Fire Fighters, by nature of their contact with the public, are in constant danger of exposure to many infectious diseases. MRSA is a serious, potentially life-threatening infection, and has been recently noted to have jumped from a hospital-acquired (nosicomial) disease to a community-acquired disease. A New York Post article recently highlighted this disease’s increasing ability to spread in the community and the possibility of contracting the infection through intact skin.
Staphylococcus is a common bacteria typically found on the skin and in the nose of normal, healthy people. The Center for Disease Control (CDC) reports that up to 30 percent of the population carries these bacteria at any given time without causing disease.
If disease occurs, it can be in many forms, including skin infections, bone infections, pneumonia, severe life-threatening bloodstream infections, and others. If these infections are resistant to treatment by antibiotics, they are then classified as MRSA and are very difficult to treat. Doctors at some clinics, such as the Callen-Lorde Community Health Center in Chelsea, are seeing one new case per week, compared with one every two months when the infection first appeared last year. In some cases, amputations and death result from the spread of this infection.
As reported in the New York Post, Dr. Brian Saltzman of Beth Israel, who has just completed a study of the spread of MRSA outside hospitals, said, “We are seeing very impressive, very large, very difficult-to-treat skin abscesses.” About 50 percent of infections are now resistant to some kind of antibiotic, as opposed to 10 percent a decade ago, according to several local infectious-disease specialists. There are now three antibiotics remaining that can attack MRSA: vancomysin, daptomycin and linezolid. But those antibiotics are beginning to lose their potency against the bug.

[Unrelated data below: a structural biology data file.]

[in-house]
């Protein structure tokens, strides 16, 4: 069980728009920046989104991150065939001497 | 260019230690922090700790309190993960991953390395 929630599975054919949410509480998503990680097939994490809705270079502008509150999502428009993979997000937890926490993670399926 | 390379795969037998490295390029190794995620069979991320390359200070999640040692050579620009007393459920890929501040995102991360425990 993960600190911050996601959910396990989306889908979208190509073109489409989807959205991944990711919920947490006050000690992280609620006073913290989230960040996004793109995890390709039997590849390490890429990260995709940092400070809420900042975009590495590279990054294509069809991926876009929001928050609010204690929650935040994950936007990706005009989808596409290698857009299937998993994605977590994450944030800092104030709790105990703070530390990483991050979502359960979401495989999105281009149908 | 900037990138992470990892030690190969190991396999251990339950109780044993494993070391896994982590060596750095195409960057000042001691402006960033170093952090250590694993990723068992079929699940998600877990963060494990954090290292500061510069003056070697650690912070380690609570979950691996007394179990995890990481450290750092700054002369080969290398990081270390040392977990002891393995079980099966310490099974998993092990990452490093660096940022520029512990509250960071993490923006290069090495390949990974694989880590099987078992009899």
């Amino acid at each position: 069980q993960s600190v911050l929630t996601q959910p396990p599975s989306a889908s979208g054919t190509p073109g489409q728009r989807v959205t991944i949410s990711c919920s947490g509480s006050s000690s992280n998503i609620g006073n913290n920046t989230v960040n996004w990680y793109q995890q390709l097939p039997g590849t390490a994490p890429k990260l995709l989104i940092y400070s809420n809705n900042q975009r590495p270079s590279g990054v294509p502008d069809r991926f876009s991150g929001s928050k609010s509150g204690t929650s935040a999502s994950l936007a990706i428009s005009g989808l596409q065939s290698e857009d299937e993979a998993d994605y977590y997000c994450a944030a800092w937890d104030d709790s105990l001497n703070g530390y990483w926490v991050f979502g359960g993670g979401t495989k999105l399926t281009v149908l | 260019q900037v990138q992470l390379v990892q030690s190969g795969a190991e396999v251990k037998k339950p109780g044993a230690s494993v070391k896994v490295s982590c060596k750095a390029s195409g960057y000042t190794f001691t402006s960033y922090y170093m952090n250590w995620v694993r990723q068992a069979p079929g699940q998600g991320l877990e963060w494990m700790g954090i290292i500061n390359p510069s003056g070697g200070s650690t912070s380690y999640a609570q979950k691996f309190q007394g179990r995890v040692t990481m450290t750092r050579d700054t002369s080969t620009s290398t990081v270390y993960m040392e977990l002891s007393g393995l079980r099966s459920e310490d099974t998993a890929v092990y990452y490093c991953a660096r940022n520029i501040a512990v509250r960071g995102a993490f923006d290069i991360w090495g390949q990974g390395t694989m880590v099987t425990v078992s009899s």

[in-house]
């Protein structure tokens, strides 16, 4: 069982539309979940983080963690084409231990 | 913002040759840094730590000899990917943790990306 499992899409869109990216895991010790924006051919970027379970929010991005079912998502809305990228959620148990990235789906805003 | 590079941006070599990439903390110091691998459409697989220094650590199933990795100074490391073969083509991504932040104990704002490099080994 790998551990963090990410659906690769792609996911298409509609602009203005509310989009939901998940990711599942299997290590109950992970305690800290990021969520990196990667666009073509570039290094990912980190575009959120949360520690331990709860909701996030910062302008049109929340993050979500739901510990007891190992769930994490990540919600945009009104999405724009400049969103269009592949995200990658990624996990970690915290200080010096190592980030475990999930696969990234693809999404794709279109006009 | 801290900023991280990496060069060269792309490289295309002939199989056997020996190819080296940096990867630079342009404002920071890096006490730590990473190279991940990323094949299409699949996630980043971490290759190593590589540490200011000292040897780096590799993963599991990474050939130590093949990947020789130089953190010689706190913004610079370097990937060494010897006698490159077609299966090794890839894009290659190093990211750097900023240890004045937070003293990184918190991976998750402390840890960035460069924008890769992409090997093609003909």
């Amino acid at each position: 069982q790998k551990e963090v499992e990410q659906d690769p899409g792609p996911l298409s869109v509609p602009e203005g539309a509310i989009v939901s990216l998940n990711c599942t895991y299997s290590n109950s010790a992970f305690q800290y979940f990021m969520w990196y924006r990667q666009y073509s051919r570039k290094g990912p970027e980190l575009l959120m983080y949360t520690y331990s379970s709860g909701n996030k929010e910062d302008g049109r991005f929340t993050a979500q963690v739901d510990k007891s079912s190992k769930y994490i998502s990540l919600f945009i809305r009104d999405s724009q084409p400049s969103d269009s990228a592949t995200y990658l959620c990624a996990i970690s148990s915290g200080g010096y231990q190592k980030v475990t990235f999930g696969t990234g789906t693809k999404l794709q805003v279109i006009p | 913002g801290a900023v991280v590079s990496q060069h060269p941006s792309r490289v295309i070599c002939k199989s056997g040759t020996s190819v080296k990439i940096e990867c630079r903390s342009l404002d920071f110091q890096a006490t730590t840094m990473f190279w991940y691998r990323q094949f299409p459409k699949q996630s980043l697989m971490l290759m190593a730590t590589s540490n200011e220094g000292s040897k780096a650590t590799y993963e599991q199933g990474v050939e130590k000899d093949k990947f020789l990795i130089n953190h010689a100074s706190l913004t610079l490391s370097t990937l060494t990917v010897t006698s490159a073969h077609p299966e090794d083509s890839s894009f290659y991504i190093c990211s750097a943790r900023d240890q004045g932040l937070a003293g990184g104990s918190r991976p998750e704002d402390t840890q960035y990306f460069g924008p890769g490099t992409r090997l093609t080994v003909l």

The primary concern for fire fighters is the switch from hospital-acquired to community-acquired infections. According to an Institute of Medicine report last year, 80,000 people die each year in the United States from hospital-acquired infections. The number of community-acquired infections is unknown. The danger of MRSA is that even casual contact with intact skin carries the risk of infection. Hand washing is the single most effective means of preventing the risk of spread of infection.
After reviewing this issue and recent events, IAFF General President Harold A. Schaitberger stated, “Following universal precautions with every patient contact, including hand washing, is very important – regardless of whether or not the patient’s disease status is known. What you can’t see may kill you.”
The IAFF Occupational Health and Safety Department is currently updating the web site with the latest information on infectious diseases. In addition to web site information, a new video on infectious diseases is underway that will outline the various diseases that are vaccine preventable and non-vaccine preventable. The video will stress the importance of vaccinations for our members (as stipulated in NFPA 1581 and 1582) -– keeping in mind that vaccines are a form of personal protective equipment. The IAFF will also provide guidance for grassroots efforts in obtaining presumptive legislation regarding infectious diseases -– similar to legislation that provides heart and lung benefits.